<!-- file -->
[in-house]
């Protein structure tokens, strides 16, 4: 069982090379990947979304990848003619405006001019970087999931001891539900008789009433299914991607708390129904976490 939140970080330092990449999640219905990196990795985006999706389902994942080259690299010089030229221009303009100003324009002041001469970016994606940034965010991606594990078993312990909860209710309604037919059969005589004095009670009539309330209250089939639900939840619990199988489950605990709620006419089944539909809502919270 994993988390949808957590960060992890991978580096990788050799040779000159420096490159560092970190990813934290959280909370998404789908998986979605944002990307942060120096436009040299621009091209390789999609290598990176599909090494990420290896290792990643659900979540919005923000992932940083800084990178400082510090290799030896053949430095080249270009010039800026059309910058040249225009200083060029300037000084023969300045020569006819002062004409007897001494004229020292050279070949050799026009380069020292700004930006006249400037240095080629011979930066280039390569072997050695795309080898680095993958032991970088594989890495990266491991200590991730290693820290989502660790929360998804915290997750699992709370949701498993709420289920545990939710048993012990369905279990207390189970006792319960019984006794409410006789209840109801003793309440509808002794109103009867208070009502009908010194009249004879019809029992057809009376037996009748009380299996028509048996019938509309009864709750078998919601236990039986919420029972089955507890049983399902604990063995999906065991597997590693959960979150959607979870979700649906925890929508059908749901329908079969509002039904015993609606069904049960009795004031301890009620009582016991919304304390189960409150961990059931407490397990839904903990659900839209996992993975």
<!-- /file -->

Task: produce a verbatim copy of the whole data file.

[in-house]
């Protein structure tokens, strides 16, 4: 069982090379990947979304990848003619405006001019970087999931001891539900008789009433299914991607708390129904976490 939140970080330092990449999640219905990196990795985006999706389902994942080259690299010089030229221009303009100003324009002041001469970016994606940034965010991606594990078993312990909860209710309604037919059969005589004095009670009539309330209250089939639900939840619990199988489950605990709620006419089944539909809502919270 994993988390949808957590960060992890991978580096990788050799040779000159420096490159560092970190990813934290959280909370998404789908998986979605944002990307942060120096436009040299621009091209390789999609290598990176599909090494990420290896290792990643659900979540919005923000992932940083800084990178400082510090290799030896053949430095080249270009010039800026059309910058040249225009200083060029300037000084023969300045020569006819002062004409007897001494004229020292050279070949050799026009380069020292700004930006006249400037240095080629011979930066280039390569072997050695795309080898680095993958032991970088594989890495990266491991200590991730290693820290989502660790929360998804915290997750699992709370949701498993709420289920545990939710048993012990369905279990207390189970006792319960019984006794409410006789209840109801003793309440509808002794109103009867208070009502009908010194009249004879019809029992057809009376037996009748009380299996028509048996019938509309009864709750078998919601236990039986919420029972089955507890049983399902604990063995999906065991597997590693959960979150959607979870979700649906925890929508059908749901329908079969509002039904015993609606069904049960009795004031301890009620009582016991919304304390189960409150961990059931407490397990839904903990659900839209996992993975």